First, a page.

Song of Songs


Few would disagree that the Song of Songs (or Song of Solomon) is one of the most sensual books of the Bible.  It has been variously celebrated as a lyric poem about the love between a woman and a man, the love of God for Israel, the love of Christ for the Church, and the love of Christ for the human soul.  Whatever its intent (and intent, after all, ultimately resides with the perceiver), the poem teems with images of beauty and sensual pleasure.

And it happens that it was one of Sophie’s very favorite books of the Bible.

In the chapter of the novel entitled “Bridegroom” at the end of Part 2, Sophie is making her first vows in Paris on November 21, 1800. As Joseph Varin conducts the service, her mind begins to wander, and, almost subconsciously, she begins imagining lines from the opening book of Song of Songs.  It seems a logical mental digression for a young woman in the process of wedding herself to the heart of Jesus.  The entire first book is represented below.

1 The song of songs, which is Solomon’s.

2 Let him kiss me with the kisses of his mouth: for thy love is better than wine.

3 Because of the savour of thy good ointments thy name is as ointment poured forth, therefore do the virgins love thee.

4 Draw me, we will run after thee: the king hath brought me into his chambers: we will be glad and rejoice in thee, we will remember thy love more than wine: the upright love thee.

5 I am black, but comely, O ye daughters of Jerusalem, as the tents of Kedar, as the curtains of Solomon.

6 Look not upon me, because I am black, because the sun hath looked upon me: my mother’s children were angry with me; they made me the keeper of the vineyards; but mine own vineyard have I not kept.

7 Tell me, O thou whom my soul loveth, where thou feedest, where thou makest thy flock to rest at noon: for why should I be as one that turneth aside by the flocks of thy companions?

8 If thou know not, O thou fairest among women, go thy way forth by the footsteps of the flock, and feed thy kids beside the shepherds’ tents.

9 I have compared thee, O my love, to a company of horses in Pharaoh’s chariots.

10 Thy cheeks are comely with rows of jewels, thy neck with chains of gold.

11 We will make thee borders of gold with studs of silver.

12 While the king sitteth at his table, my spikenard sendeth forth the smell thereof.

13 A bundle of myrrh is my wellbeloved unto me; he shall lie all night betwixt my breasts.

14 My beloved is unto me as a cluster of camphire in the vineyards of Engedi.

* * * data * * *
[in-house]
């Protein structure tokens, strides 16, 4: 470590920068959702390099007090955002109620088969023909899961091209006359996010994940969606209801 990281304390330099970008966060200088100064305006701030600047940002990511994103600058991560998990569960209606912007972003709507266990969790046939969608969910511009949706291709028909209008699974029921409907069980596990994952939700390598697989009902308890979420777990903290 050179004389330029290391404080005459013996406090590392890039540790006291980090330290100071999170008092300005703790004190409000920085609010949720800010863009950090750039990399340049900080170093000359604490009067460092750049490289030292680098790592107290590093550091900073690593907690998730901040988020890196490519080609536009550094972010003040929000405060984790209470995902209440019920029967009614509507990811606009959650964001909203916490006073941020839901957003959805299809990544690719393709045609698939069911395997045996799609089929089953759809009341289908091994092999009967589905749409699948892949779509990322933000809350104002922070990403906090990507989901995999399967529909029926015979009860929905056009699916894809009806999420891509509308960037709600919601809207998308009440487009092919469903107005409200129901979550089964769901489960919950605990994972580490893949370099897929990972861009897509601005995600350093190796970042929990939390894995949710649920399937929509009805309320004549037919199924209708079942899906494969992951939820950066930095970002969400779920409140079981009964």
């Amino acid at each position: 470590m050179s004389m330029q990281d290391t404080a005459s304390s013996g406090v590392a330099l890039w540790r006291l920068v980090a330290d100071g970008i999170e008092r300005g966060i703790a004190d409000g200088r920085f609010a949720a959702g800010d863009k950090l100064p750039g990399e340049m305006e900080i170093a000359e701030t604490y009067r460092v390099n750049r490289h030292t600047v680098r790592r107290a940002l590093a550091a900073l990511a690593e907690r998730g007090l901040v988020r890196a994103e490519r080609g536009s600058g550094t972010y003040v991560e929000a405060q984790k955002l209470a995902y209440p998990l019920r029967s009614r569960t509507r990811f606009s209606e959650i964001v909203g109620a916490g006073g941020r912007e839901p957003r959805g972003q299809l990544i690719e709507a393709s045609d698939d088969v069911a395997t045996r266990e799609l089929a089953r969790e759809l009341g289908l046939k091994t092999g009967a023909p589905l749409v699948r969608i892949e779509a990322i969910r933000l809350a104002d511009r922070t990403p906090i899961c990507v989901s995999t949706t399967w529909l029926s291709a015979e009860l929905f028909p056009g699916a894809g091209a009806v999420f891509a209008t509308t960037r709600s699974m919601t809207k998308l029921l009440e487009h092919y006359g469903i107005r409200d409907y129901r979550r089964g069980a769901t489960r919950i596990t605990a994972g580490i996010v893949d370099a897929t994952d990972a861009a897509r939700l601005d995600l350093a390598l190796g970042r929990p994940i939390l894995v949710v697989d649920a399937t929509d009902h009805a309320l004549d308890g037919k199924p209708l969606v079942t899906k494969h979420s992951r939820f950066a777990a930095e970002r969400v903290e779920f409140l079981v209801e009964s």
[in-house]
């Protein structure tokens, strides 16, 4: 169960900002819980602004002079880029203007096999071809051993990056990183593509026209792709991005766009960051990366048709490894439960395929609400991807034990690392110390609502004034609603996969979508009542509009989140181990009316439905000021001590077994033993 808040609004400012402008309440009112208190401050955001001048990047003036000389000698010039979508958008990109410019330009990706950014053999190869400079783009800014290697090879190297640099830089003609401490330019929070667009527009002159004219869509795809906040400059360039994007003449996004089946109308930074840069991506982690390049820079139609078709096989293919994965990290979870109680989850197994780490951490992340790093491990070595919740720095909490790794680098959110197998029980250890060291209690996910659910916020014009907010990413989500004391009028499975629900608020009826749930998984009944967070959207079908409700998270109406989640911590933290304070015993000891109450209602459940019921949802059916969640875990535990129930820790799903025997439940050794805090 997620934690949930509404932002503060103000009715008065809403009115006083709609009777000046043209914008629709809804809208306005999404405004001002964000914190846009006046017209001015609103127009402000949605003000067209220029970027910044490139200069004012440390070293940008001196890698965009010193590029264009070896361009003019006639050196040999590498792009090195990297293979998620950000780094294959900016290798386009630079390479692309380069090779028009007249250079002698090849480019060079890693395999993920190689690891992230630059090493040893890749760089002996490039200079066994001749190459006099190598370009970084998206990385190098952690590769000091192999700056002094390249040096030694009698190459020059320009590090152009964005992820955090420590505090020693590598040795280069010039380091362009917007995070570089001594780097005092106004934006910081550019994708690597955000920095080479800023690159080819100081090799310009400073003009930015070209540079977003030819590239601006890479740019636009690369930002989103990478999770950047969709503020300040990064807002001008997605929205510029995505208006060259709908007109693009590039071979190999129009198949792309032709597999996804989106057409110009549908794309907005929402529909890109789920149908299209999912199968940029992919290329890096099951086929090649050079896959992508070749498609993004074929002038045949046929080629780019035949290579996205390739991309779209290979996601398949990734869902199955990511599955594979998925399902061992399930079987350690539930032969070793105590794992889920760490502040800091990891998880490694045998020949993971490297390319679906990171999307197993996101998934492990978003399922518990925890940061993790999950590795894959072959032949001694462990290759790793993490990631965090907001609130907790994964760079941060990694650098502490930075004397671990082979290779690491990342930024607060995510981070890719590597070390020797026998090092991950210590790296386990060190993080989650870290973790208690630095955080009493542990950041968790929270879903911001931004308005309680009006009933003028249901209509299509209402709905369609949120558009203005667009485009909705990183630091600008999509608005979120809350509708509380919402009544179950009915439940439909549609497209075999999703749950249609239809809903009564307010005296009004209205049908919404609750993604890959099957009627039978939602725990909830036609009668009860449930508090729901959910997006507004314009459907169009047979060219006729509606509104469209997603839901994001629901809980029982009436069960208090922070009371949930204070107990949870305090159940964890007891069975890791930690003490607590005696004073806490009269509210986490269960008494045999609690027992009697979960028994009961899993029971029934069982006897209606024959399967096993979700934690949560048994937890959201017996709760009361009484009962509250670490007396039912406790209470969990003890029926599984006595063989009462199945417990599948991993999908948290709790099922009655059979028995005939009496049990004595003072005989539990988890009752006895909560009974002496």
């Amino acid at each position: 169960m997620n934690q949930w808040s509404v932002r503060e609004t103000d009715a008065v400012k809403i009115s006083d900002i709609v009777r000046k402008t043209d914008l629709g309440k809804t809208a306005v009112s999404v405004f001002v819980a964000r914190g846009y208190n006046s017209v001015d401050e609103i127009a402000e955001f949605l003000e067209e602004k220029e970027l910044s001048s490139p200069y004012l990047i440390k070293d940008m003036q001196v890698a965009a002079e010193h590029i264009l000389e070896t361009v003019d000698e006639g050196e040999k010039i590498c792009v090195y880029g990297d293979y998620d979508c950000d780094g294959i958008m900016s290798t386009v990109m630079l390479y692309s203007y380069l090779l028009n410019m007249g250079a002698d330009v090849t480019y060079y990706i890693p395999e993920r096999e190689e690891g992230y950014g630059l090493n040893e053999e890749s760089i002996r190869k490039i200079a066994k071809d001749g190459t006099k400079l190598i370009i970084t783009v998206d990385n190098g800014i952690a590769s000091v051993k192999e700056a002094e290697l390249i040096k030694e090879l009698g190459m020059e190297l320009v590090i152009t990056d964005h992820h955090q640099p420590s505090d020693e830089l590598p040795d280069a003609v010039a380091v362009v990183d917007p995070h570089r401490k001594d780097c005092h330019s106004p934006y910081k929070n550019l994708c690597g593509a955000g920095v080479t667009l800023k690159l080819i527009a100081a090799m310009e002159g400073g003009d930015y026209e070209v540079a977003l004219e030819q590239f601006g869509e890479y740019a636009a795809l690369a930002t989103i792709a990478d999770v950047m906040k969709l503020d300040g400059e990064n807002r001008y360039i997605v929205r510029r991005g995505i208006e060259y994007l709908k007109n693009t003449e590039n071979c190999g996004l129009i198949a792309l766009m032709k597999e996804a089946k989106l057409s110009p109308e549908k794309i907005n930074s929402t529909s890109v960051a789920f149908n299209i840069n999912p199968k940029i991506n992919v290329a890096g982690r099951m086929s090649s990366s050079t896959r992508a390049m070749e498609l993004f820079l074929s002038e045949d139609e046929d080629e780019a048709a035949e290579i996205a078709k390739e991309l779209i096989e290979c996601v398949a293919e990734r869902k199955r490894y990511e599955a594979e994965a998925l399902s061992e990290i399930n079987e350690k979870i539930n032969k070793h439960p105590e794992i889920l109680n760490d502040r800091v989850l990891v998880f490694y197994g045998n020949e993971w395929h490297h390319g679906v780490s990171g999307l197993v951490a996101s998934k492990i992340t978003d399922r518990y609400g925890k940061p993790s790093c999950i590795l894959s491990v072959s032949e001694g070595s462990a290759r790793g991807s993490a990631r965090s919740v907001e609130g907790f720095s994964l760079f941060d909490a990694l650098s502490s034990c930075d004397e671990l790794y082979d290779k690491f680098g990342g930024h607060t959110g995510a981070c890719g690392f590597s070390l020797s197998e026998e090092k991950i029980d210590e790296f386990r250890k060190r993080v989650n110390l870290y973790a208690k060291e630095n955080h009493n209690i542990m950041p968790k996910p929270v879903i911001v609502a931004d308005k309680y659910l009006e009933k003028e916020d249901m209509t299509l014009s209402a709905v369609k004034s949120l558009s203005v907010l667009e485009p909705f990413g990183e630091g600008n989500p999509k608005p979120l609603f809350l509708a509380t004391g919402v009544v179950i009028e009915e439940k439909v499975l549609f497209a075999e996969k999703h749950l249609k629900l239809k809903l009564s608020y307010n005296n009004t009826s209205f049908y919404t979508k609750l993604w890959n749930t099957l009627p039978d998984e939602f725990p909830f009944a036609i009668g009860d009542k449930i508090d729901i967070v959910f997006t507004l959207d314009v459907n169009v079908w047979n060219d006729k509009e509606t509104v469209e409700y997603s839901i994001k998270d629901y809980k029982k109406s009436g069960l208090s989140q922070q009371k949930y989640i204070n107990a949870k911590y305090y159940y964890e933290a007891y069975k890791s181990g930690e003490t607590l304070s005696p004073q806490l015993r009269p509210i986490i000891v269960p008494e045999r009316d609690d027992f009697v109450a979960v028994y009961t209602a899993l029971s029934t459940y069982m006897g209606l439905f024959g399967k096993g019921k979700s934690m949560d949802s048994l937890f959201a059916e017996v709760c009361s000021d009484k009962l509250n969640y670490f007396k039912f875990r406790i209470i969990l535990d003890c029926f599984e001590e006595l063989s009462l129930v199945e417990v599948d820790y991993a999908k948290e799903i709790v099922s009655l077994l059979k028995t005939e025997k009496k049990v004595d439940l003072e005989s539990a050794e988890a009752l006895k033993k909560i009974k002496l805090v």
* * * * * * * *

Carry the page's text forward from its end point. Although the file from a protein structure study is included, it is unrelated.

15  Behold, thou art fair, my love; behold, thou art fair; thou hast doves’ eyes.

16 Behold, thou art fair, my beloved, yea, pleasant: also our bed is green.

17 The beams of our house are cedar, and our rafters of fir.

Toward the end of Part 4, in the chapter called “Summons,” Sophie and Philippine spend the last moments of their day singing a musical rendering of part of the Song of Songs that one of the community at Grenoble has set to music, and “Sophie knows she is home.”

The chapter “A Garden Enclosed” (Part 6) takes its title from the Song of Songs.  As Sophie, Philippine Duchesne and Thérèse Maillucheau sit under the acacia trees at Ste. Marie d’en Haute, Sophie reads the line “A garden enclosed is my sister, my spouse; a spring shut up, a fountain sealed.” (Verse 12 of Book 4) 

The entire passage is below:

1 Behold, you are fair, my love; behold, you are fair; you have doves’ eyes behind your veil: your hair is like a flock of goats, going down from mount Gilead.

2 Your teeth are like a flock of sheep that are even shorn, which came up from the washing; every one of which bears twins, and none is barren among them.

3 Your lips are like a thread of scarlet, and your mouth is lovely: your temples are like a piece of pomegranate behind your veil.

4 Your neck is like the tower of David built for an armory, on which there hang a thousand shields, all shields of mighty men.

5 Your two breasts are like two fawns, twins of a gazelle, which feed among the lilies.

6 Until the day breaks, and the shadows flee away, I will go up to the mountain of myrrh, and to the hill of frankincense.

7 You are all fair, my love; there is no spot in you.

8 Come with me from Lebanon, my spouse, with me from Lebanon: look from the top of Amana, from the top of Shenir and Hermon, from the lions’ dens, from the mountains of the leopards.

9 You have ravished my heart, my sister, my spouse; you have ravished my heart with one look of your eyes, with one jewel of your necklace.

10 How fair is your love, my sister, my spouse! how much better is your love than wine! and the fragrance of your perfume than all spices!

11 Your lips, O my spouse, drop like the honeycomb: honey and milk are under your tongue; and the fragrance of your garments is like the fragrance of Lebanon.

12 A garden enclosed is my sister, my spouse; a spring shut up, a fountain sealed.

13 Your plants are an orchard of pomegranates, with pleasant fruits; henna, with spikenard,

14 Spikenard and saffron; calamus and cinnamon, with all trees of frankincense; myrrh and aloes, with all the chief spices:

15 A fountain of gardens, a well of living waters, and streams from Lebanon.

16 Awake, O north wind; and come, you south; blow upon my garden, that its spices may flow out. Let my beloved come into his garden, and eat its pleasant fruits.

Side Note: One of Dante Gabriel Rossetti’s most famous paintings, entitled The Beloved, he intended to be a depiction of the bride in the Song of Songs; on the frame two verses of the poem are painted: My Beloved is mine and I am his (2:16) and Let him kiss me with the kisses of the mouth: for thy love is better than wine (1:2).

Musical Note:  A lovely musical rendering of Song of Songs by Latvian composer Indra Rise can be heard and seen here:



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